EUROPEAN Union leaders are debating over the consequences of Boris Johnson winning the Tory leadership contest following Theresa May’s expected departure this summer in the same way they were worried about Donald Trump getting in office in 2016, BBC’s Katya Adler has revealed.
Speaking on Brexitcast, the BBC Europe Editor claimed the news Boris Johnson will be running for leadership of the Conservative Party after it was confirmed Theresa May will leave the post this summer, after delivering on the first phase of the Brexit negotiations, has sparked a series of debates in Brussels on the type of Prime Minister the former Foreign Secretary would be. Dr Adler claimed the worry is comparable to that European leaders had ahead of Donald Trump’s election to the Presidency of the United States. She said: “It’s a huge deal in Brussels and the rest of Europe.
“Because it’s already making them think ‘Is it going to be Prime Minister Boris?’
“And it’s a bit like – and I’m not saying Boris is Trump, of course – but what I’m saying is just as before Donald Trump actually became President the debate was ‘will he be stump Trump in office or will he be more pragmatic Trump in office?’.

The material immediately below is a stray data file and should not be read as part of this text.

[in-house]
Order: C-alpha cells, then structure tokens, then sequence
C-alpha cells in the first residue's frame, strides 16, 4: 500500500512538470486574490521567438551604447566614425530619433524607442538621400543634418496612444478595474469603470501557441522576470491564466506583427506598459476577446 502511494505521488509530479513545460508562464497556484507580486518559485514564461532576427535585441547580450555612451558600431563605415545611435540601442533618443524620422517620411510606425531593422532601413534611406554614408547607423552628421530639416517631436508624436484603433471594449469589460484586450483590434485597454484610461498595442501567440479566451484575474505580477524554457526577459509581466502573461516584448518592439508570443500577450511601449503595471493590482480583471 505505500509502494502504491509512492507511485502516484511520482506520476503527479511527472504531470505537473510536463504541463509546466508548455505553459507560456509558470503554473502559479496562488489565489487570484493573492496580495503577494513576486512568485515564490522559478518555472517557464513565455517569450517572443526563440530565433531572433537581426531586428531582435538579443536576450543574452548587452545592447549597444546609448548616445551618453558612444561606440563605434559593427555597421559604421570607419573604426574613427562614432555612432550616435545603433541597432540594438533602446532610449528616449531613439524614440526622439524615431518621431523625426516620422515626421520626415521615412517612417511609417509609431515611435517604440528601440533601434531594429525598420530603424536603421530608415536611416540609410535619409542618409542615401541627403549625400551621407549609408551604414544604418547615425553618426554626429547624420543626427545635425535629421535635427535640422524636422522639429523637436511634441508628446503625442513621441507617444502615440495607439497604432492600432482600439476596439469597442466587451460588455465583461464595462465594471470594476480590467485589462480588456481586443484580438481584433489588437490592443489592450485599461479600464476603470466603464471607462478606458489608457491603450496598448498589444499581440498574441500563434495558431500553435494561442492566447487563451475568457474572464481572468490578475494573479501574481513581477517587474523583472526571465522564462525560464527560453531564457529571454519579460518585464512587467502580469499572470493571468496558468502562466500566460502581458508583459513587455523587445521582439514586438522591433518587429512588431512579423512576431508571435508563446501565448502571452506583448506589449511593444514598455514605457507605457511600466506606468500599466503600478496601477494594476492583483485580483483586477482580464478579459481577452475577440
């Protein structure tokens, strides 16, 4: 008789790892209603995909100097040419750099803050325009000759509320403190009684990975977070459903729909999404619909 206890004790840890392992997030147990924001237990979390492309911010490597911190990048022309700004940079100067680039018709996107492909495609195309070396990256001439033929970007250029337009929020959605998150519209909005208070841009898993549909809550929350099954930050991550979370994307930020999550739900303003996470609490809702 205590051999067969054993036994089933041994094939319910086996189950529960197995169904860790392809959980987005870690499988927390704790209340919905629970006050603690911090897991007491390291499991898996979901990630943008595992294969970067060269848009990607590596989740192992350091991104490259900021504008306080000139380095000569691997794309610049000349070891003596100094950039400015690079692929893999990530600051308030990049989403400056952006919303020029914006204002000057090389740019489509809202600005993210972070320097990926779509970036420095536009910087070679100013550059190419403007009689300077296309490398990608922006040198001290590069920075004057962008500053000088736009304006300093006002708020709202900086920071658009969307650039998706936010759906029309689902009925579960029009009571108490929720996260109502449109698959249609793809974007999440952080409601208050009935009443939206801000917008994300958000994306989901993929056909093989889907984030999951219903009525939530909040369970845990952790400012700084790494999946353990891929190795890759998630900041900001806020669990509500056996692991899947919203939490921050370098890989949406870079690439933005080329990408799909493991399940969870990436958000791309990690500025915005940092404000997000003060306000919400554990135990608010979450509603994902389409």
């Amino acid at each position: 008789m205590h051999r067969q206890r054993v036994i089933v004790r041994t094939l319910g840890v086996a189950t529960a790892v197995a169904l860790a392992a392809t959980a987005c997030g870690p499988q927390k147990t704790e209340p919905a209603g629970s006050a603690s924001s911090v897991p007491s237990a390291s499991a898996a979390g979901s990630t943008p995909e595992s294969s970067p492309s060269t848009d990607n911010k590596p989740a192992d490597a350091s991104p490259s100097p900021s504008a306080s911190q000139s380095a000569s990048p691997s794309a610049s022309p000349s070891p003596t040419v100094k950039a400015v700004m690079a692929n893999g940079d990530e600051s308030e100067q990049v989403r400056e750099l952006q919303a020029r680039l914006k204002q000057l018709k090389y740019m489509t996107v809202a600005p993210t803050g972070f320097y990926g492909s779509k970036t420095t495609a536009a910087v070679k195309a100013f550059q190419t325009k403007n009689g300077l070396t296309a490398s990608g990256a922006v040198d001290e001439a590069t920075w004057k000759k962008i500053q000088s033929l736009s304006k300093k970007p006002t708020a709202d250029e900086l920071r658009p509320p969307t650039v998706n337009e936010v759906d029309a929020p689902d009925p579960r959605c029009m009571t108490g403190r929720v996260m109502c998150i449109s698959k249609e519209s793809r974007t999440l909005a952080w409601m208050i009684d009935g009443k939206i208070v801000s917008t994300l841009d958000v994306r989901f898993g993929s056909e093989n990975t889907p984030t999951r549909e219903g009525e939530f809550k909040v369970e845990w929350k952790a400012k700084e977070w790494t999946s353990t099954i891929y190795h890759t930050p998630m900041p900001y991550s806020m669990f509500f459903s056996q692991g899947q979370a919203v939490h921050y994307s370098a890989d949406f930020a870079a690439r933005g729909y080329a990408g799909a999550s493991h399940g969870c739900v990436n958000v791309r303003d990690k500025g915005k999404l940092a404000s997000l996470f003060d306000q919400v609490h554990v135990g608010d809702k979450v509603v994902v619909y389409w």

“And there are similar debates going on about Boris Johnson in European circles.”
The former Cabinet Minister announced on Thursday he would “of course” run for the leadership once the vacancy in Number 10 will be officially open.
Speaking before Katya Adler, BBC Political Editor Laura Kuenssberg claimed the announcement was not a surprise but it was still very “significant”.
She said: “Things that have seemed inevitable to journalists and people following this closely and to Brexitcasters, it doesn’t mean they’re not significant.
“So Boris Johnson finally in the open saying there obviously isn’t a vacancy but he will run for the job.
“And because of the way the political dynamics have been moving and because of the, as it seems at the moment, popularity of the Brexit Party we’ll see at the European elections, this is all very fluid.
“But at the moment, having been in the doldrums many months ago Boris Johnson is now talked about by people as inevitably been one of the final two on the ballot.
“I’m not making a prediction that’s what’s going to happen, but there is a pretty widespread assumption that he is the candidate to beat.”
Prime Minister Theresa May has said she will step down before the next phase of Brexit negotiations although she has not yet put a date on her departure.
The former Foreign Secretary reesigned from the cabinet in July in protest at her handling of the exit negotiations.
Boris Johnson, regarded by many eurosceptics as the face of the 2016 Brexit campaign, set out his pitch to the membership in a speech at the party’s annual conference in October – some members queued for hours to get a seat.
He called on the party to return to its traditional values of low tax and strong policing.